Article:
The smell of old gas is a satanic layercake of sickly sweet tones and acrid highlights. And an engine that’s full of that stuff may as well be packed with chewed bubblegum, because it has approximately the same effect. I knew Dad would be at this for a while, so I wished him luck and went about my business for the rest of the day.
Later that evening, I checked in with him again and asked how it was going with his new/old toy. His face broke into a grin and he motioned me over to the antiquated box. He wound a starter cord around the pulley — yes, this thing was so old, it didn’t even have an automatic recoil on the pull cord like every small-engine machine built since, oh, the Korean War or thereabouts — and gave it a tug. The ancient motor turned over once or twice, coughed, hesitated for a long enough beat I thought it had frozen again, then abruptly broke into a steady rumble. Dad pushed the throttle linkage a couple times and the engine obediently revved up and down. When Dad pressed the kill button after a few more seconds, the motor at first refused to die, as if it was reluctant to return to its decades-long dormancy. Not only did he get it running, I mused, he got it so running, it won’t stop.
“So how’d you do it?” I asked. Dad proceeded to tell me how he’d poured lacquer thinner into the gas tank to break up the varnish, and then crafted a new fuel line out of a piece of small-gauge copper tubing he’d found, because the old rubber line had dried up and cracked with age. There were probably other things as well, but to be honest, I stopped listening at some point. I was too busy thinking how amazing my old man is in the way he can take a rusty old hunk of inert metal that I would’ve hauled to the dump and breathe life into it, like Victor von Frankenstein and his accursed monster. Moreover he does it just for fun. Just to see if he can. I, on the other hand, can barely change my own oil.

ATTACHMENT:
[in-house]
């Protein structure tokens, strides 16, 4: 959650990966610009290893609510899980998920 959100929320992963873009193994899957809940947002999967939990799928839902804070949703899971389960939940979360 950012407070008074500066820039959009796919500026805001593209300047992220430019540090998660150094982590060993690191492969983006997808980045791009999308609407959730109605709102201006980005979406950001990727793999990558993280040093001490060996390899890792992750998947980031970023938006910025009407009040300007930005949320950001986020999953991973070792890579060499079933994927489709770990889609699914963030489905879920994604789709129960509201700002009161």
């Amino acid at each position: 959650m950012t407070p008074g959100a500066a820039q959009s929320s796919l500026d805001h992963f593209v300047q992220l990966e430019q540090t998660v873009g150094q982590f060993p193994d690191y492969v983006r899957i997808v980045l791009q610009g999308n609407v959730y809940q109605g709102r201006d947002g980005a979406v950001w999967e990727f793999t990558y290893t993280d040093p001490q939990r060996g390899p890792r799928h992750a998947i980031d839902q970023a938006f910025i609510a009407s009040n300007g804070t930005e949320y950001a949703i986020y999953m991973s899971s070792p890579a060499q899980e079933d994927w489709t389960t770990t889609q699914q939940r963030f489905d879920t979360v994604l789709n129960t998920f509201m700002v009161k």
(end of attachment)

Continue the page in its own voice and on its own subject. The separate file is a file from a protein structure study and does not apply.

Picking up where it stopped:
I’m ashamed to admit there was a time in my life when I didn’t appreciate his gift, and truthfully, I doubt if he himself appreciates it to this day. He doesn’t even see his skills as a gift. They’re just what he does. Me, I can look around and see all the instances of misused apostrophes on signs and menus (dear god, why don’t people understand it’s versus its?). But so what? Nobody wants to listen to a scold and there’s always another typo to be found. Dad, on the other hand… he can work a genuine form of magic on the real world, the practical world, the world of moving parts and hand tools. He can rebuild a car or rewire a house. He knows plumbing and carpentry. He can estimate distances accurately with his eye alone. He understands how things fit together and what needs to happen to achieve a certain physical effect. He can make things. He is a man in an old-fashioned sense of that word. He is, in fact, the manliest man I’ve ever known. I don’t begin to measure up to his example.
It was once impossible for me to say this, for reasons I still don’t entirely comprehend, but it’s becoming easier for me to say this with every passing year: I am proud of my dad. I just wish I was more like him.
Happy Father’s Day, everyone.